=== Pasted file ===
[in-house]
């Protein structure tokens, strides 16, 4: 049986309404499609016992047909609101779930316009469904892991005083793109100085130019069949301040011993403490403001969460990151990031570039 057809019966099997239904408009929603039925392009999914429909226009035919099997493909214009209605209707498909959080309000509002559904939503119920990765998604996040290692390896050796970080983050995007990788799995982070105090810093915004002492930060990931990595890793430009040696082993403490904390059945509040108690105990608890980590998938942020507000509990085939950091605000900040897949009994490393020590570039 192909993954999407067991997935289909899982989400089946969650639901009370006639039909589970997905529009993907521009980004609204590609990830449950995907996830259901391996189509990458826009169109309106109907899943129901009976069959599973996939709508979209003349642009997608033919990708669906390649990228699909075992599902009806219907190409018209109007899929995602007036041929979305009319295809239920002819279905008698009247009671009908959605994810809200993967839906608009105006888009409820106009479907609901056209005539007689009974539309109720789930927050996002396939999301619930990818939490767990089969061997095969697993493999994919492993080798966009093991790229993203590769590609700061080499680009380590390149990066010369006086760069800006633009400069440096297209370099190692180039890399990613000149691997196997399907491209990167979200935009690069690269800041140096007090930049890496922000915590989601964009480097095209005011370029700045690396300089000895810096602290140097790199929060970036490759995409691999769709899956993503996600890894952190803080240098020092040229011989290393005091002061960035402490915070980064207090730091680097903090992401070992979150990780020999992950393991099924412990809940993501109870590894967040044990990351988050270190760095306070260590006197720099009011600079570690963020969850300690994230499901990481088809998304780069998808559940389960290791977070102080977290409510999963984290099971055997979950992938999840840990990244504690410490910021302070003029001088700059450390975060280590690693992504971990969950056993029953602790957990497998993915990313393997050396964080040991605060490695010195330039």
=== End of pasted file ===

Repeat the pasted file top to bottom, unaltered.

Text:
[in-house]
């Protein structure tokens, strides 16, 4: 049986309404499609016992047909609101779930316009469904892991005083793109100085130019069949301040011993403490403001969460990151990031570039 057809019966099997239904408009929603039925392009999914429909226009035919099997493909214009209605209707498909959080309000509002559904939503119920990765998604996040290692390896050796970080983050995007990788799995982070105090810093915004002492930060990931990595890793430009040696082993403490904390059945509040108690105990608890980590998938942020507000509990085939950091605000900040897949009994490393020590570039 192909993954999407067991997935289909899982989400089946969650639901009370006639039909589970997905529009993907521009980004609204590609990830449950995907996830259901391996189509990458826009169109309106109907899943129901009976069959599973996939709508979209003349642009997608033919990708669906390649990228699909075992599902009806219907190409018209109007899929995602007036041929979305009319295809239920002819279905008698009247009671009908959605994810809200993967839906608009105006888009409820106009479907609901056209005539007689009974539309109720789930927050996002396939999301619930990818939490767990089969061997095969697993493999994919492993080798966009093991790229993203590769590609700061080499680009380590390149990066010369006086760069800006633009400069440096297209370099190692180039890399990613000149691997196997399907491209990167979200935009690069690269800041140096007090930049890496922000915590989601964009480097095209005011370029700045690396300089000895810096602290140097790199929060970036490759995409691999769709899956993503996600890894952190803080240098020092040229011989290393005091002061960035402490915070980064207090730091680097903090992401070992979150990780020999992950393991099924412990809940993501109870590894967040044990990351988050270190760095306070260590006197720099009011600079570690963020969850300690994230499901990481088809998304780069998808559940389960290791977070102080977290409510999963984290099971055997979950992938999840840990990244504690410490910021302070003029001088700059450390975060280590690693992504971990969950056993029953602790957990497998993915990313393997050396964080040991605060490695010195330039």